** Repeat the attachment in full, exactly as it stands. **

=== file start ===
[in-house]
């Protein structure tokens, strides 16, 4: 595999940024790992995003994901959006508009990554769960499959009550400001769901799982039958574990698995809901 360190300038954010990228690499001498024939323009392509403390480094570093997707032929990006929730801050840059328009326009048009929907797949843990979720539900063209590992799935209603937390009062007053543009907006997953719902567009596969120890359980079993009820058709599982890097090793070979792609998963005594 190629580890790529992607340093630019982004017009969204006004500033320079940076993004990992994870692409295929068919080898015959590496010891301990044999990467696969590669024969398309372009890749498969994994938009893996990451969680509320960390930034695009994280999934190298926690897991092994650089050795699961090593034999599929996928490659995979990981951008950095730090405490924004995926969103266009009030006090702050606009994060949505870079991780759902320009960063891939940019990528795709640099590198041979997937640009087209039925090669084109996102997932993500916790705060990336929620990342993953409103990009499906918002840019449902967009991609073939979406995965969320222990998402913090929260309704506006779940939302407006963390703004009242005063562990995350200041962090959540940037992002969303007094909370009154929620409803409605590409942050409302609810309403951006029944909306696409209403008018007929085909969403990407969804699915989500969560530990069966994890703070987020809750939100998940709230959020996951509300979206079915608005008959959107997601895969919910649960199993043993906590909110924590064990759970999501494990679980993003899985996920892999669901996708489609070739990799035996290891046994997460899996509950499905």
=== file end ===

[in-house]
């Protein structure tokens, strides 16, 4: 595999940024790992995003994901959006508009990554769960499959009550400001769901799982039958574990698995809901 360190300038954010990228690499001498024939323009392509403390480094570093997707032929990006929730801050840059328009326009048009929907797949843990979720539900063209590992799935209603937390009062007053543009907006997953719902567009596969120890359980079993009820058709599982890097090793070979792609998963005594 190629580890790529992607340093630019982004017009969204006004500033320079940076993004990992994870692409295929068919080898015959590496010891301990044999990467696969590669024969398309372009890749498969994994938009893996990451969680509320960390930034695009994280999934190298926690897991092994650089050795699961090593034999599929996928490659995979990981951008950095730090405490924004995926969103266009009030006090702050606009994060949505870079991780759902320009960063891939940019990528795709640099590198041979997937640009087209039925090669084109996102997932993500916790705060990336929620990342993953409103990009499906918002840019449902967009991609073939979406995965969320222990998402913090929260309704506006779940939302407006963390703004009242005063562990995350200041962090959540940037992002969303007094909370009154929620409803409605590409942050409302609810309403951006029944909306696409209403008018007929085909969403990407969804699915989500969560530990069966994890703070987020809750939100998940709230959020996951509300979206079915608005008959959107997601895969919910649960199993043993906590909110924590064990759970999501494990679980993003899985996920892999669901996708489609070739990799035996290891046994997460899996509950499905």